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Carnitine, fatty acids protect; hot tea may be troublesome

Carnitine, fatty acids protect; hot tea may be troublesome

In the realm of cancer prevention, this week’s boon may be next week’s blacklisted substance. A trio of recently released studies offers up a new, chemoprotective spin on familiar compounds.

First, the supplement L-carnitine alone or in combination with other natural chemopreventive compounds could be used to prevent, slow, or reverse the occurrence of liver cancer, according to a study conducted at King Saud University in Saudi Arabia.

The researchers, led by Professor Mohamed M. Sayed-Ahmed, found in the carnitine-depleted rat model a progressive increase in liver enzyme activities as well as massive degenerative changes and evidence of preneoplastic lesions in liver tissues (World J Gastroenterol 15:1373-1380, 2009).

L-carnitine supplementation resulted in a complete reversal of the increase in liver enzymes compared to normal values as well as normal liver histology and no evidence of preneoplastic lesions in liver tissues, the authors stated.

The group will continue working with L-carnitine in the hopes of answering such questions as what is the molecular mechanisms whereby carnitine deficiency provokes hepatic carcinogenesis? and what is the relationship between hepatic cancer and its resistance to cancer chemotherapy?

Next, omega-3 fatty acids can protect against advanced prostate cancer, even in patients with a COX-2 variant, according to a study done at the University of California, San Francisco.

John S. Witte, PhD, a professor of epidemiology and biostatistics at UCSF, and colleagues performed a case-control analysis of 466 men diagnosed with aggressive prostate cancer compared to 478 healthy men (Clin Cancer Res online, March 24, 2009)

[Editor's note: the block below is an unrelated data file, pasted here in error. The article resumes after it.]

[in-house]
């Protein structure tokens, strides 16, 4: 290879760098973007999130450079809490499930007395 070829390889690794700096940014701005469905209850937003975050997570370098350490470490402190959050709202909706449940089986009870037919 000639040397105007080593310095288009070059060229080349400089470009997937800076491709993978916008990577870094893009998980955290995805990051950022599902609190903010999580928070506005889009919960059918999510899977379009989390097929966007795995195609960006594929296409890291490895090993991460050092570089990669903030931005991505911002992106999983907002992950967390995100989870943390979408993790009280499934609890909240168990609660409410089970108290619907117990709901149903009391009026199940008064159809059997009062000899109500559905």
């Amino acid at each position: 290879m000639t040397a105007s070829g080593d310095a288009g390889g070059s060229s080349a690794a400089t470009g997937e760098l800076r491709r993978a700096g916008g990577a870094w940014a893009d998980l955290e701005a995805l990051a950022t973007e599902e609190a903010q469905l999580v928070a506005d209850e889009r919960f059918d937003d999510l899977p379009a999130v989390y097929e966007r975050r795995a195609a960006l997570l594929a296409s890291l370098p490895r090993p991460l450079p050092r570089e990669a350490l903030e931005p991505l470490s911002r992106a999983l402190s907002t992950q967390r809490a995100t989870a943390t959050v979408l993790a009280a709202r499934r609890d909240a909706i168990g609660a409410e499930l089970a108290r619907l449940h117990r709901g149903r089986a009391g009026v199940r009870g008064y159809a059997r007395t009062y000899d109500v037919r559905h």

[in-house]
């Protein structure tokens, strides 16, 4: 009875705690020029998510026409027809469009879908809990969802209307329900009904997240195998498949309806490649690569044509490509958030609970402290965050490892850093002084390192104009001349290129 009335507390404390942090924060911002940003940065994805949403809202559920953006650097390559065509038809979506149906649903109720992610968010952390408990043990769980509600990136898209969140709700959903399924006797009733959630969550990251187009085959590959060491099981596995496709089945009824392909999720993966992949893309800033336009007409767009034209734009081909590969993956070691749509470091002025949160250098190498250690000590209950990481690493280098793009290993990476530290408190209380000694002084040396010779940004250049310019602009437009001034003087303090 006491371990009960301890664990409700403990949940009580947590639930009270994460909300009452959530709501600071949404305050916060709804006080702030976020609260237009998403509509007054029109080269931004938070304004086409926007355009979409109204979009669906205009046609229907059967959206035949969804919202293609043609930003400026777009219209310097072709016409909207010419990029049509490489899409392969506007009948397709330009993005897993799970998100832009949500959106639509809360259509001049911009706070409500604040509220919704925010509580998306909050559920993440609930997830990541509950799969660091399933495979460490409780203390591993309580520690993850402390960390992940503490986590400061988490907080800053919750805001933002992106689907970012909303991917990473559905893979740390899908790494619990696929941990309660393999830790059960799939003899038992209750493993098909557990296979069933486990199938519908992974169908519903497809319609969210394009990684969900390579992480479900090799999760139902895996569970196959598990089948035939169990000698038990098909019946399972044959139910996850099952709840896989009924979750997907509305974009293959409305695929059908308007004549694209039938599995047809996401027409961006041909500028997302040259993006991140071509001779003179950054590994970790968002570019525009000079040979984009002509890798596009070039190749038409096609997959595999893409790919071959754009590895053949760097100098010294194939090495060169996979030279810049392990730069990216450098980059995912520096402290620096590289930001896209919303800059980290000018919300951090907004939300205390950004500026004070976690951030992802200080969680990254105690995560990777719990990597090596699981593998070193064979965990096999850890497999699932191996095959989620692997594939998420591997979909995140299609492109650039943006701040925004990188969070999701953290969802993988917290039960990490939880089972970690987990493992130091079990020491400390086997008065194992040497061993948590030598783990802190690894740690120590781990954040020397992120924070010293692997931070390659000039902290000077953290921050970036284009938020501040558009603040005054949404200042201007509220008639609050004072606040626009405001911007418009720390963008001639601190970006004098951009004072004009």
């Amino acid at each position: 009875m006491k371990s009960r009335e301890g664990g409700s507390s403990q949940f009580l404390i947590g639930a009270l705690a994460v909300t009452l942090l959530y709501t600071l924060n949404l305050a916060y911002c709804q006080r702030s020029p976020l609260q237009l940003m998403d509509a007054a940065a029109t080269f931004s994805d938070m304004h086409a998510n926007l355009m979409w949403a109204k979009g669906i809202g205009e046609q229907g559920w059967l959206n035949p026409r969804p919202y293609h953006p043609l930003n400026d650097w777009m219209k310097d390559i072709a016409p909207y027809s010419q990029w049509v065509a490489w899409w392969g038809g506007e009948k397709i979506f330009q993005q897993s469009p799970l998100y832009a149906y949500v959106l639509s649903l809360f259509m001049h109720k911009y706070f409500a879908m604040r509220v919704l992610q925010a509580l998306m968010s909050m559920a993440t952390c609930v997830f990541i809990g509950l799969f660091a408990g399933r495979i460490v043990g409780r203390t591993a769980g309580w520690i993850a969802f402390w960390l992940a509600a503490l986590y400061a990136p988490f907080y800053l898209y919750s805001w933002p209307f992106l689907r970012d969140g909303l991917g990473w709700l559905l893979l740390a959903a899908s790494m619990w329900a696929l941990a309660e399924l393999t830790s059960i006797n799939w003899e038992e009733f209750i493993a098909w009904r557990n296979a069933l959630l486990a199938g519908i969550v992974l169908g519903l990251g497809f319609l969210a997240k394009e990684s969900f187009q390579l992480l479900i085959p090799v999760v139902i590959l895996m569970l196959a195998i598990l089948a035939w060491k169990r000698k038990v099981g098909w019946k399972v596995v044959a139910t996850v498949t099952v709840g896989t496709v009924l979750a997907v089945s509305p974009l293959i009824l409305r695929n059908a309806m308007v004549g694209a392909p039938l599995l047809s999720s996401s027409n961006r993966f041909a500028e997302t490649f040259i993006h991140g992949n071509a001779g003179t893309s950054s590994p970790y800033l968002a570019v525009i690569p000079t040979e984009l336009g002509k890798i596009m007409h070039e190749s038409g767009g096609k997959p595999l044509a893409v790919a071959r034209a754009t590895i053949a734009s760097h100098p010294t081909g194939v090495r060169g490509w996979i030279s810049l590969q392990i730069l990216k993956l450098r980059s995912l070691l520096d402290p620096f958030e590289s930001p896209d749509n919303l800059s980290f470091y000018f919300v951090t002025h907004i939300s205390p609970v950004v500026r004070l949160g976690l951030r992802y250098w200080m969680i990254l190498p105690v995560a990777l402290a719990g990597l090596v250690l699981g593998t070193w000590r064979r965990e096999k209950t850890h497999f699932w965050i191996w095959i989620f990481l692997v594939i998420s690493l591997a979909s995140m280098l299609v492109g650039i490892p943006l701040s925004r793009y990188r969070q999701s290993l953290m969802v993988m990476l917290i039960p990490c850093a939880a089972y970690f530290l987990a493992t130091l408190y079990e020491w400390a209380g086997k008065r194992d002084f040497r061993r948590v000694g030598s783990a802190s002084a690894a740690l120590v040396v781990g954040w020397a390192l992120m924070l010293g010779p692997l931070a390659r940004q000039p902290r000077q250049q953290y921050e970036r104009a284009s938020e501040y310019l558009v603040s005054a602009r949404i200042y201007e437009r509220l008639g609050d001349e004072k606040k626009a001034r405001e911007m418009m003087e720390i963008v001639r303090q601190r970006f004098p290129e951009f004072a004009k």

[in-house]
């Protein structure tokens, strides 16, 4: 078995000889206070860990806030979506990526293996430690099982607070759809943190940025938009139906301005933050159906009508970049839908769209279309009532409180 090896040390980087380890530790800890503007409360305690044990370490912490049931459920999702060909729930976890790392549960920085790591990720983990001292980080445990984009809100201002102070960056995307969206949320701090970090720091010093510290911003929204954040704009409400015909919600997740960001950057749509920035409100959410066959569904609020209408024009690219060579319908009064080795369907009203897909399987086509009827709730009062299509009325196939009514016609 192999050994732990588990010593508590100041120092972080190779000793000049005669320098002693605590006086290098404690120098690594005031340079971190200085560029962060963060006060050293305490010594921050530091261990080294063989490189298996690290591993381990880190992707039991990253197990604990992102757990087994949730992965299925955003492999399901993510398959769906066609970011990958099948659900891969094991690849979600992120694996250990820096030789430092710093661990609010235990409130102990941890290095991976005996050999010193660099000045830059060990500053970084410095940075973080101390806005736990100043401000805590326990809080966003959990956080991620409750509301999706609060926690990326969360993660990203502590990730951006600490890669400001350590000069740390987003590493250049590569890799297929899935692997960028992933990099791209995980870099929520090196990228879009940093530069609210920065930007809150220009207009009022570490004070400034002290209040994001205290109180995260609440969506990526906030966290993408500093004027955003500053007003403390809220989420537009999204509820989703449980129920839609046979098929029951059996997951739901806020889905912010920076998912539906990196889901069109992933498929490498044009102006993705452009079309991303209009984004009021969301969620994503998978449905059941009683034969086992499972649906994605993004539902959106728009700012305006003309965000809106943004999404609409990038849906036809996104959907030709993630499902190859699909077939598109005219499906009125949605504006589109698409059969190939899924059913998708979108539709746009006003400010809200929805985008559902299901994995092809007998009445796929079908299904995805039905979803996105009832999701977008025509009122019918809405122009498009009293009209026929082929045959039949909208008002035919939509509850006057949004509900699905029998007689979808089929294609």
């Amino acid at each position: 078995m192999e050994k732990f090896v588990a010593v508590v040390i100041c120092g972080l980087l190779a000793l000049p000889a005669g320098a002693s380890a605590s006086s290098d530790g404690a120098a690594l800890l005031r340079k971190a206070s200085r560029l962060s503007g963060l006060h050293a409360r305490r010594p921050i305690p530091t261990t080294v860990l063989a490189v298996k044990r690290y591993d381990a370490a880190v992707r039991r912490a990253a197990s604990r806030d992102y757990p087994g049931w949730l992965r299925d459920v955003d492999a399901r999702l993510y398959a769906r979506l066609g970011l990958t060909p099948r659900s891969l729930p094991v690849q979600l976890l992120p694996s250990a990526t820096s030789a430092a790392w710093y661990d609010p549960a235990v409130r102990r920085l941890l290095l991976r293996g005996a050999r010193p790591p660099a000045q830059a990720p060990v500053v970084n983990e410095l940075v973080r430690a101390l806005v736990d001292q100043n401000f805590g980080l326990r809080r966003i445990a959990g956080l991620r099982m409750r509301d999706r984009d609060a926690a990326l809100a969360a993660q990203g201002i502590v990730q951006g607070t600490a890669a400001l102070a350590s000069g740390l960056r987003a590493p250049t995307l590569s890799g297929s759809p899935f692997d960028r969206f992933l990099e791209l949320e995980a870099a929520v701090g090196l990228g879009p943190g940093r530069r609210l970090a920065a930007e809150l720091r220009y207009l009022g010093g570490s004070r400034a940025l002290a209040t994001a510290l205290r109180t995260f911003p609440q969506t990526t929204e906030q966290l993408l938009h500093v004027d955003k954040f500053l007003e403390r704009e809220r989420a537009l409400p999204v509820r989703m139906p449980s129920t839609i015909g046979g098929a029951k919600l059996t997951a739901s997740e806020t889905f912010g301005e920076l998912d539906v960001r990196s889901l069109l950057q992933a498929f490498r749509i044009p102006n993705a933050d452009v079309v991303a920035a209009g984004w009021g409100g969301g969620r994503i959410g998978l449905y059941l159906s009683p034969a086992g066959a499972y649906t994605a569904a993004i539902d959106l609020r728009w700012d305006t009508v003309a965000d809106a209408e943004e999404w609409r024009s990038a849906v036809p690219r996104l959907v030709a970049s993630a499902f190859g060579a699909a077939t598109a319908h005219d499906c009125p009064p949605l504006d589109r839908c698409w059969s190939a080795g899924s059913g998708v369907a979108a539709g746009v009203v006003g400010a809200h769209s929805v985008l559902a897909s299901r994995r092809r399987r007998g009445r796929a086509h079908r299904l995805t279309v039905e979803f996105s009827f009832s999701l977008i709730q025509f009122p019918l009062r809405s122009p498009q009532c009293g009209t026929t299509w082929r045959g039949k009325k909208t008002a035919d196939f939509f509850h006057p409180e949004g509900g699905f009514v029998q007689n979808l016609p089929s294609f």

Men who consumed the highest amount of long chain omega-3 fatty acids had a 63% reduced risk of aggressive prostate cancer compared with men who had the lowest amount of omega-3s.

Men with high omega-3 intake had a substantially reduced risk, even if they carried the COX-2 variant, the authors also found Finally, drinking scalding tea (70°C or more) can increase the risk of oesophageal cancer, according to a study out of Iran’s Tehran University of Medical Sciences.

Reza Malekzadeh, MD, and coauthors studied tea drinking habits among 300 people diagnosed with oesophageal squamous cell carcinoma and a matched group of healthy controls.

Compared with drinking warm or lukewarm tea (65°C or less), drinking hot tea (65-69°C) was associated with twice the risk of oesophageal cancer.

Drinking very hot tea (70°C or more) was associated with an eight-fold increased risk (BMJ online, March 26, 2009). Dr. Malekzadeh’s group did not find an association between the amount of tea consumed and risk of cancer.

 
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